UNITED NATIONS (Reuters) - The U.N. Security Council expressed grave concern on Monday at the threat posed by Somali pirates and extremist groups as U.N. chief Ban Ki-moon warned the African state's humanitarian situation would likely deteriorate again in the coming months.
For the past two decades, Somalia has been engulfed in anarchy, chaos and conflict. The International Committee of the Red Cross estimates that fighting, famine and disease have killed up to a million people since Somalia's last government collapsed in 1991.
The international community has become increasingly concerned at Somalia becoming a leading global haven for Islamist militancy and the rising toll of Somali piracy, estimated to cost the global economy some $7 billion a year.
"The Security Council remains gravely concerned about the ongoing threat posed by piracy and armed robbery off the coast of Somalia," the U.N. council said in a statement that also recognized that instability contributed to the problem.
"The Security Council remains gravely concerned about the threat posed to Somalia and the international community by terrorist attacks by Somali armed opposition groups, in particular al Shabaab," it said.
A weak Transitional Federal Government has been fighting al Shabaab Islamist militants - who have aligned themselves with al Qaeda - for the past five years and is now racing the clock to enact a new constitution and hold elections by August 20.
A U.N. Security Council resolution last month expanded an African Union's peacekeeping force in Somalia, AMISOM, to 17,731 from 12,000, while a February 23 conference in London of more than 40 countries agreed to "act against spoilers to the peace process." A follow-up conference in set for Istanbul in June.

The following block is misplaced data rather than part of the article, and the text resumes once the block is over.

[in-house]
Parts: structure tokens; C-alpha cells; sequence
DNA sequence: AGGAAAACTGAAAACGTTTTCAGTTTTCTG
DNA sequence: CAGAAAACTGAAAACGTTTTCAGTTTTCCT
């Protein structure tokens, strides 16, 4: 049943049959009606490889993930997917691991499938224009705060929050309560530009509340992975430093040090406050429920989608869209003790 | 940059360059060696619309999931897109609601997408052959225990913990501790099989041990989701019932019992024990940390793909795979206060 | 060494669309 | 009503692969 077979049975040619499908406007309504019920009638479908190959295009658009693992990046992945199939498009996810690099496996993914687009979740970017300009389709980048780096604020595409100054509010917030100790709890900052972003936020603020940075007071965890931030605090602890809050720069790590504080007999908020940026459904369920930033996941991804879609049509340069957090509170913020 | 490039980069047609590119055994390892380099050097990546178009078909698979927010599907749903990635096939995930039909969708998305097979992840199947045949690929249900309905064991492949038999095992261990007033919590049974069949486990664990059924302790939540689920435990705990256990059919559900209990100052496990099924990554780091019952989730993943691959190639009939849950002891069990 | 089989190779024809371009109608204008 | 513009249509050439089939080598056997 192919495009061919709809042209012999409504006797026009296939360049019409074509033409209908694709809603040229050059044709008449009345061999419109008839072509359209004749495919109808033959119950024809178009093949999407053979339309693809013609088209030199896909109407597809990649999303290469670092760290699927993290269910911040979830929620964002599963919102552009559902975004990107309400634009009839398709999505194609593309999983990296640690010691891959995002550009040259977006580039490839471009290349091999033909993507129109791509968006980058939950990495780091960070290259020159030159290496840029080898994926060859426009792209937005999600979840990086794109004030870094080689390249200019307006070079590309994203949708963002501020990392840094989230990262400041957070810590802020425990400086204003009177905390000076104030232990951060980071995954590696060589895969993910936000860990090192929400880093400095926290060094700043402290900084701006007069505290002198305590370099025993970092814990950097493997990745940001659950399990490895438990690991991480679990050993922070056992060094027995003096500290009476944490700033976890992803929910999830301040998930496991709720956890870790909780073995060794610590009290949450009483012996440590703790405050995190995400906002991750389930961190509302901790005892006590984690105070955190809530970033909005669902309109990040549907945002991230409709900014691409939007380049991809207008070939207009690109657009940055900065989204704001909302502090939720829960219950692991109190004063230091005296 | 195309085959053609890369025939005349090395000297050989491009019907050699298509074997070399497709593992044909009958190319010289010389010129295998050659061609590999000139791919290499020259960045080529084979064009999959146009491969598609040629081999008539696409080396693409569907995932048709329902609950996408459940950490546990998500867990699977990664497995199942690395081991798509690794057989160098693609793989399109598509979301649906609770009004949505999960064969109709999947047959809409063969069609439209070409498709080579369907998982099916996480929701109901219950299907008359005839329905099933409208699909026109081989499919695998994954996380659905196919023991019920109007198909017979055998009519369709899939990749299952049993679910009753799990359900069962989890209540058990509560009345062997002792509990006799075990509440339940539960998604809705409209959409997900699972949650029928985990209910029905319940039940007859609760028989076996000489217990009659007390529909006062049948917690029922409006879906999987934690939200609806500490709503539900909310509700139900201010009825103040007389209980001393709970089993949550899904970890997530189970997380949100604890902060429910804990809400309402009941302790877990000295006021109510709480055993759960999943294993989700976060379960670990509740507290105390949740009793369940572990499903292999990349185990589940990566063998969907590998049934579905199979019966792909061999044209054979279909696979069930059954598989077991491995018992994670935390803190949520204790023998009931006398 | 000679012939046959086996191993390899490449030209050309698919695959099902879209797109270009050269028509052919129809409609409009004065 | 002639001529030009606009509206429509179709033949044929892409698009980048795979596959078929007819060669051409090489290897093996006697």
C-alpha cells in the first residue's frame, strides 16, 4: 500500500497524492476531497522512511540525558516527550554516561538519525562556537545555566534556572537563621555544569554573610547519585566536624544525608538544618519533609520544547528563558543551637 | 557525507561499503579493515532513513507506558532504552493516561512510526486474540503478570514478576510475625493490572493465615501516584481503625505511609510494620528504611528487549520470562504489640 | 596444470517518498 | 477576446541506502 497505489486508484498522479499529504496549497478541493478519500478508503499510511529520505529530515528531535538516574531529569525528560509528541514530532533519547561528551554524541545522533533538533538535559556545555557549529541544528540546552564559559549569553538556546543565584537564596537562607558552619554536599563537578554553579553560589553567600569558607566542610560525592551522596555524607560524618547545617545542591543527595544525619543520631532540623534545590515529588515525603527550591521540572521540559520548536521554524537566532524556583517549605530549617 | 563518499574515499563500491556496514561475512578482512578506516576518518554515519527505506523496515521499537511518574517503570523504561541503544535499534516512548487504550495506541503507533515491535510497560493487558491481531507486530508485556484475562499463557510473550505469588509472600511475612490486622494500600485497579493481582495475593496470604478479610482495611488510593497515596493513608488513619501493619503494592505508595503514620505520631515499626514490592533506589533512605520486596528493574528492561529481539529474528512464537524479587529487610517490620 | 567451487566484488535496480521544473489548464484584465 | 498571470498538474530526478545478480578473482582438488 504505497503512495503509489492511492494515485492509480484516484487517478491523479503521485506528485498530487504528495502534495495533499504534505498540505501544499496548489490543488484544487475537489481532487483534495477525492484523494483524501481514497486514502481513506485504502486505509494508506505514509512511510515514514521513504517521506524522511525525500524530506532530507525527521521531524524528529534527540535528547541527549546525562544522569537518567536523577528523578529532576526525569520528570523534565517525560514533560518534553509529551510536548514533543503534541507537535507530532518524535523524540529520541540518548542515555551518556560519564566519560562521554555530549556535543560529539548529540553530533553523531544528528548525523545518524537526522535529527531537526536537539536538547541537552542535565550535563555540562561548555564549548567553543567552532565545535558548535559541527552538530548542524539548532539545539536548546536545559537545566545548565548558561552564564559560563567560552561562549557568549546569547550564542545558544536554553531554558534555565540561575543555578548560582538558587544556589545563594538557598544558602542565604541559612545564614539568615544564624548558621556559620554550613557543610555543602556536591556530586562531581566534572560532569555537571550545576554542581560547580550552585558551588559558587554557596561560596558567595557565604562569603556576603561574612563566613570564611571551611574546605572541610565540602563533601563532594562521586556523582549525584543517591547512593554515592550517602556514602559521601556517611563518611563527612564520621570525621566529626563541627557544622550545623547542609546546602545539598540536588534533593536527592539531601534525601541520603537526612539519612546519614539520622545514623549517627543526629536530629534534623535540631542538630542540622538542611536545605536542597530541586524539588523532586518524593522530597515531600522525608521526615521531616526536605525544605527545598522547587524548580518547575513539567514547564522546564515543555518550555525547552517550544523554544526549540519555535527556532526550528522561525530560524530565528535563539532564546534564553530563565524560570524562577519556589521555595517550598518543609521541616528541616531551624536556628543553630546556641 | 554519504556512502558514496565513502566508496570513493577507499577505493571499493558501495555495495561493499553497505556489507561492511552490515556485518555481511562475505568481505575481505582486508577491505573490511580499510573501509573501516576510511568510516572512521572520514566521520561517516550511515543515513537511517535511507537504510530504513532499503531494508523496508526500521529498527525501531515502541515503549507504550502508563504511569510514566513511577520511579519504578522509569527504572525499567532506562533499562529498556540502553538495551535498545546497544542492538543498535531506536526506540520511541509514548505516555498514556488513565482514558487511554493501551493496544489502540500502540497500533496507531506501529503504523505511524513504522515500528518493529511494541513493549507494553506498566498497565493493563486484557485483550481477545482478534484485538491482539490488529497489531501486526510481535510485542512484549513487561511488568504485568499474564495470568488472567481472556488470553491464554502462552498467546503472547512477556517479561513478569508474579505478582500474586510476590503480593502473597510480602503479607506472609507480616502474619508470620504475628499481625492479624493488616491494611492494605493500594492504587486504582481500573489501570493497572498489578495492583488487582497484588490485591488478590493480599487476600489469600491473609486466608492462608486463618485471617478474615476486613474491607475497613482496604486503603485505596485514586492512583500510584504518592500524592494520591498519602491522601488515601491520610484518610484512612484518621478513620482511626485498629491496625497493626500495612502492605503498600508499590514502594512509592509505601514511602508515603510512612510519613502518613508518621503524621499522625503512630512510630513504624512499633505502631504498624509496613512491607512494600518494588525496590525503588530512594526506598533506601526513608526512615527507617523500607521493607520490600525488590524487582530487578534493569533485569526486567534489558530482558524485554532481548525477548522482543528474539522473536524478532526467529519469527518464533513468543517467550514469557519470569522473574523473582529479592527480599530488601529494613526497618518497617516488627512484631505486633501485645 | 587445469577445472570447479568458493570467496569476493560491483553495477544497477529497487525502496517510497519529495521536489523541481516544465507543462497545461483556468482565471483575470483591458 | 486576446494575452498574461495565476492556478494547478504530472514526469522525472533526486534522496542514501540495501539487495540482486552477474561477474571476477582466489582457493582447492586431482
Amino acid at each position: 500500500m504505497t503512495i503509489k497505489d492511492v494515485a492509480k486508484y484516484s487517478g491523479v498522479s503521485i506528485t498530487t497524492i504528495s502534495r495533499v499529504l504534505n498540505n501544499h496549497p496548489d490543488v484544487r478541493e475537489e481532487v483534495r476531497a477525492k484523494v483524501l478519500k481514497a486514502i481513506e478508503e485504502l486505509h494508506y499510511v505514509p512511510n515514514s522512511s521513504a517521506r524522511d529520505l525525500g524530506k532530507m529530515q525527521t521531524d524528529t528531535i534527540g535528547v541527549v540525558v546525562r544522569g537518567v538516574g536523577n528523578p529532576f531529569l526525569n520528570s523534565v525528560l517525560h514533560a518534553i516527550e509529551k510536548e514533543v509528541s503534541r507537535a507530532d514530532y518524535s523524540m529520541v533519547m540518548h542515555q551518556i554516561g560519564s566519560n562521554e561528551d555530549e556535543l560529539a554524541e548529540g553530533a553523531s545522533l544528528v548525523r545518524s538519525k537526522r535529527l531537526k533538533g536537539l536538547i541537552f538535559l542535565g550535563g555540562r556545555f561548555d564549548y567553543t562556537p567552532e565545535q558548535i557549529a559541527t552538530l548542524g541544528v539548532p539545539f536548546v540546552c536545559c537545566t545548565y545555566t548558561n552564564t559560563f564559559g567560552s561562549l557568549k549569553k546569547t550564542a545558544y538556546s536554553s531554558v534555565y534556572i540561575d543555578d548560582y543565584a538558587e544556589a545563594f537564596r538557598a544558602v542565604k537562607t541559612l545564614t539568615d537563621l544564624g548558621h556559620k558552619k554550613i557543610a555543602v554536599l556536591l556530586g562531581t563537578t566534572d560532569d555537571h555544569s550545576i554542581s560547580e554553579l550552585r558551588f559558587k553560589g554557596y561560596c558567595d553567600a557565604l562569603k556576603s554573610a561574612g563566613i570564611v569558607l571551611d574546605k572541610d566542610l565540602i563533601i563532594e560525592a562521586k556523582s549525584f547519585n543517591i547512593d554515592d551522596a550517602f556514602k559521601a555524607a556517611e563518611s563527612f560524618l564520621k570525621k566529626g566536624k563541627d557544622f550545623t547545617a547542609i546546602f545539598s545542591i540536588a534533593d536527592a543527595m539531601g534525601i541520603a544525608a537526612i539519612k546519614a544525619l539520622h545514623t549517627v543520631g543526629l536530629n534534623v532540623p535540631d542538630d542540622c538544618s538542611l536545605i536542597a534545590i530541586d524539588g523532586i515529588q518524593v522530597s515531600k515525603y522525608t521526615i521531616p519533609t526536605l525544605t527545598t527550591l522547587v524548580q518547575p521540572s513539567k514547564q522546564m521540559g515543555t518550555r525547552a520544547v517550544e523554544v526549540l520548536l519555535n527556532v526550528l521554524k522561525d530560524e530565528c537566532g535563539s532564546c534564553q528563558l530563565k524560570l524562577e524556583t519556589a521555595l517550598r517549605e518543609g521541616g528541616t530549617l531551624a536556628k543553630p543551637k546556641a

On top of the security situation, a seven-month famine has killed tens of thousands in south and central Somalia, much of which is controlled by Islamist militants. The United Nations said last month the famine had ended, but more than 2.3 million Somalis, almost a third of the population, are still in need of aid.
"Sustained high levels of humanitarian assistance and an exceptional harvest have improved the situation," Ban told the U.N. Security Council on Monday.
"However, this progress is extremely fragile - and will likely deteriorate in the coming months as we move into the lean season before the next and most important harvest period in August. Somalia is not out of danger," he said.
Ban said the United Nations intended to move more staff to Somalia from Nairobi in neighboring Kenya in the coming weeks.
U.N. envoy to Somalia, Augustine Mahiga, said more than 320,000 children in Somalia were acutely malnourished and many areas now out of famine remained "on the cusp of falling back."
"In a village of 5,000 in these areas, a person dies every day; that victim is usually a child," he told the U.N. Council.
"We do not have the luxury of time ... Somalia today has the greatest opportunity to end the two decades-long conflict and bring lasting peace and stability," he said, adding that strong support was needed from the international community to capitalize on this momentum.